Current issues of ACP Journal Club are published in Annals of Internal Medicine


Rheumatoid arthritis and sulfasalazine toxicity: a meta-analysis

ACP J Club. 1993 Sept-Oct;119:47. doi:10.7326/ACPJC-1993-119-2-047

Source Citation

Wijnands MJ, Van't Hof MA, Van De Putte LB, Van Riel PL. Rheumatoid arthritis: a risk factor for sulphasalazine toxicity? A meta-analysis. Br J Rheumatol. Apr



To compare patients with rheumatoid arthritis (RA) with patients with inflammatory bowel disease (IBD) and seronegative spondylarthropathies (SSpA) for the occurrence of adverse effects during sulfasalazine treatment.

Data sources

A MEDLINE search from 1980 forward retrieved articles in English, French, and German using the terms clinical trial, rheumatoid arthritis, psoriatic arthritis, ankylosing spondylitis, inflammatory bowel disease, and salicylazosulfapyridine. Personal files were also searched.

Study selection

Studies were selected if they had 10 patients, the patients and sulfasalazine therapy were adequately described, all patients were accounted for, and all clinically relevant outcomes were reported. Abstracts, letters, and duplicate publications were excluded.

Data extraction

Number of patients treated, study quality, types of adverse effects, and number of people who discontinued sulfasalazine therapy because of adverse effects.

Main results

49 studies were included: 9 on SSpA with 184 patient-years of study, 17 on RA with 552 patient-years, and 23 on IBD (18 on ulcerative colitis, 4 on Crohn disease, and 1 on both) with 713 patient-years. For side effects that led to termination of treatment, patients in the 3 disease groups did not differ for number with gastrointestinal effects, cutaneous reactions, or headaches. Patients with IBD did not have any hematologic or hepatic adverse effects causing discontinuation of treatment. The relative risk (RR) for discontinuing sulfasalazine treatment because of adverse effects for patients with RA compared with IBD was 4.4 (95% CI 2.8 to 6.8; P < 0.0001) and for RA compared with SSpA was 1.6 (CI 1.07 to 2.24; P < 0.05). These differences disappeared (after adjusting for patient age, previous treatment with sulfasalazine, and dose), except for the treatment termination because of adverse effects for RA compared with SSpA for the first 3 months (RR 0.12, CI 0.05 to 0.29; P < 0.01). Sensitivity analysis showed that study quality did not affect RR or significance calculations.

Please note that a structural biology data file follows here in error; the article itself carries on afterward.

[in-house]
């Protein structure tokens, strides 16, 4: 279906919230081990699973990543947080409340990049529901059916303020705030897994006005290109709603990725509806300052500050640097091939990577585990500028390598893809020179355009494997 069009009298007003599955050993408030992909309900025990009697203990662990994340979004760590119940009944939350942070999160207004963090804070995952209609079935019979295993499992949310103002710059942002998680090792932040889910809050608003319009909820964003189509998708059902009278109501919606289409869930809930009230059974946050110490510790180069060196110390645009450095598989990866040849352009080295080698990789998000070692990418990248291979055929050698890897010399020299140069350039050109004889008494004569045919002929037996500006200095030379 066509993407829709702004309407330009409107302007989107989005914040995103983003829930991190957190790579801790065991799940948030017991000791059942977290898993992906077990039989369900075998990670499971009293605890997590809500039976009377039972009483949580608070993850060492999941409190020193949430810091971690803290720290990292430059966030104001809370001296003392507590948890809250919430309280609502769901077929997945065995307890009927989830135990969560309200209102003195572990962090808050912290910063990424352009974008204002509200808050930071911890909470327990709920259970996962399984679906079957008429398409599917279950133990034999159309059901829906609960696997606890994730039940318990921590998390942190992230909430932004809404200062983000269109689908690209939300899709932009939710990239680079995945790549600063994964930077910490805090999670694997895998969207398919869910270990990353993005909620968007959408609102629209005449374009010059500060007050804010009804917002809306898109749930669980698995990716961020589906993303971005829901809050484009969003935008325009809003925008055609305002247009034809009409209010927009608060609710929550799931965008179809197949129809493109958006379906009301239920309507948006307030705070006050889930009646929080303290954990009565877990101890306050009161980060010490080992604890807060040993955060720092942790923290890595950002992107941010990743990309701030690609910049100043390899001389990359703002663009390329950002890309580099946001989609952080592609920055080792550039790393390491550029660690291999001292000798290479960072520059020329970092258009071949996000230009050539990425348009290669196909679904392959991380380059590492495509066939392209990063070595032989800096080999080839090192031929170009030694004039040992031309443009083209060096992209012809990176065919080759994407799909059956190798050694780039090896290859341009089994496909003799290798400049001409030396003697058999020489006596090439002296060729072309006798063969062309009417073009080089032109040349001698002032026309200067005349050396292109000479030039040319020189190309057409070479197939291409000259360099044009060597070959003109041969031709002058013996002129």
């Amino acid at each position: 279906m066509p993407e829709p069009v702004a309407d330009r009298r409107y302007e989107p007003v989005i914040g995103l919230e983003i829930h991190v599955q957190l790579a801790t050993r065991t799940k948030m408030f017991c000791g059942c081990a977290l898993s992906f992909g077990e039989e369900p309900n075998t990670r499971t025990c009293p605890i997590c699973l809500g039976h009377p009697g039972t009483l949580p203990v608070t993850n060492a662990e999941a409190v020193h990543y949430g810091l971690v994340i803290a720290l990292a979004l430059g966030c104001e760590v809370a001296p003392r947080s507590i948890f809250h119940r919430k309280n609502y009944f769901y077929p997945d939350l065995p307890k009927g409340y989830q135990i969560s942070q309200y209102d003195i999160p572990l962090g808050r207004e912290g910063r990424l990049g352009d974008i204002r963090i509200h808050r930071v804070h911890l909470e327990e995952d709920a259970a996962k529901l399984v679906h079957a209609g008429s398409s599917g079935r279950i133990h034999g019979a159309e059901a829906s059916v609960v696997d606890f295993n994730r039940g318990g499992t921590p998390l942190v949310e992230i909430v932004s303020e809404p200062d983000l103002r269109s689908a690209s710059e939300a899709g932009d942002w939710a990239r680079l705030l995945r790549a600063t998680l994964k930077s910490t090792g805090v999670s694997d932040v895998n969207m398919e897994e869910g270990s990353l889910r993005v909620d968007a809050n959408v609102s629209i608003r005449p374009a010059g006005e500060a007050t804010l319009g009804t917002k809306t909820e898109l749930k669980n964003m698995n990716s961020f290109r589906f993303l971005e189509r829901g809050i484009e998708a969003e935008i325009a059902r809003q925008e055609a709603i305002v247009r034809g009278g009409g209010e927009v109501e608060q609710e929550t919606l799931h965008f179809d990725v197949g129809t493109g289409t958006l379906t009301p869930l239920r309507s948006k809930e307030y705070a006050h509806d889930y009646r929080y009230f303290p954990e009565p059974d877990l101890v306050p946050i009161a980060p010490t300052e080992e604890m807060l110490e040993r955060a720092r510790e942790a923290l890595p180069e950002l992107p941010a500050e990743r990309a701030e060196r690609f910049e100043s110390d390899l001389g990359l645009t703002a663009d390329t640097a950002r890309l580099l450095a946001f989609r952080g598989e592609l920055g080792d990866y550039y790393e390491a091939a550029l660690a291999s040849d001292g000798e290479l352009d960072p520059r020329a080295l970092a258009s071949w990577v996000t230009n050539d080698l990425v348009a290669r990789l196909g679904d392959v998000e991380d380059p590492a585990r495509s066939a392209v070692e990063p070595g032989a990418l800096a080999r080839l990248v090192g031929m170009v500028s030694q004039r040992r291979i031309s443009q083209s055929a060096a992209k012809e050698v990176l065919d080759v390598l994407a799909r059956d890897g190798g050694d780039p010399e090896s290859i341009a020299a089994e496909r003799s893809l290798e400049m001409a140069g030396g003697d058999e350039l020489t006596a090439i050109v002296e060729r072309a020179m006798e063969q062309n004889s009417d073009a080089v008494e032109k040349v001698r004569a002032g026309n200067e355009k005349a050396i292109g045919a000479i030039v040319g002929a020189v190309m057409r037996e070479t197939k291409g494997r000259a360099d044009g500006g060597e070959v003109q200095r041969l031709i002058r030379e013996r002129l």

The occurrence of adverse effects did not differ for patients who had rheumatoid arthritis, inflammatory bowel disease, or seronegative spondylarthropathies (after adjustment for age, previous treatment, and dose), except that patients with seronegative spondylarthropathies discontinued treatment more often than did patients with rheumatoid arthritis in the first 3 months of treatment.

Source of funding: The Dutch League Against Rheumatism.

For article reprint: Dr. M.J. Wijnands, University Hospital Nijmegen, P.O. Box 9101, 6500 HB Nijmegen, Netherlands. FAX 31-80-54-1433.


Sulfasalazine was originally developed to treat RA but became popular in the treatment of IBD. Although S-aminosalicylic acid is the active moiety in IBD, sulfapyridine is the active component in RA. Sulfasalazine is effective for RA and for SSpA, including ankylosing spondylitis and the Reiter syndrome.

This meta-analysis by Wijnands and colleagues summarizes the incidence of severe side effects that caused patients to stop treatment. The most common side effects leading to dropout were gastrointestinal (approximately 46% of treated patients) and cutaneous (approximately 27%). The authors found the side-effect rates of sulfasalazine treatment did not differ substantially in patients with IBD, RA, or SSpA.

Because clinical trials were evaluated, patients were generally treated for a short time (on average, two thirds of a year), and the rules of the trials allowing discontinuation of therapy may have differed from clinical practice and may have differed from one disease to another.

The authors also searched for other factors that affected side-effect rates and found that older patients had a higher risk for toxicity, as did those taking sulfasalazine for the first time and those receiving relatively high doses.

Other factors possibly associated with sulfasalazine toxicity, and not easily evaluable in this study, include whether the drug was enteric coated (most sulfasalazine in the United States is coated) and whether the patients concurrently used other medications likely to induce gastrointestinal side effects, such as nonsteroidal anti-inflammatory drugs.

David Felson, MD, MPH
Boston University Boston, Massachusetts, USA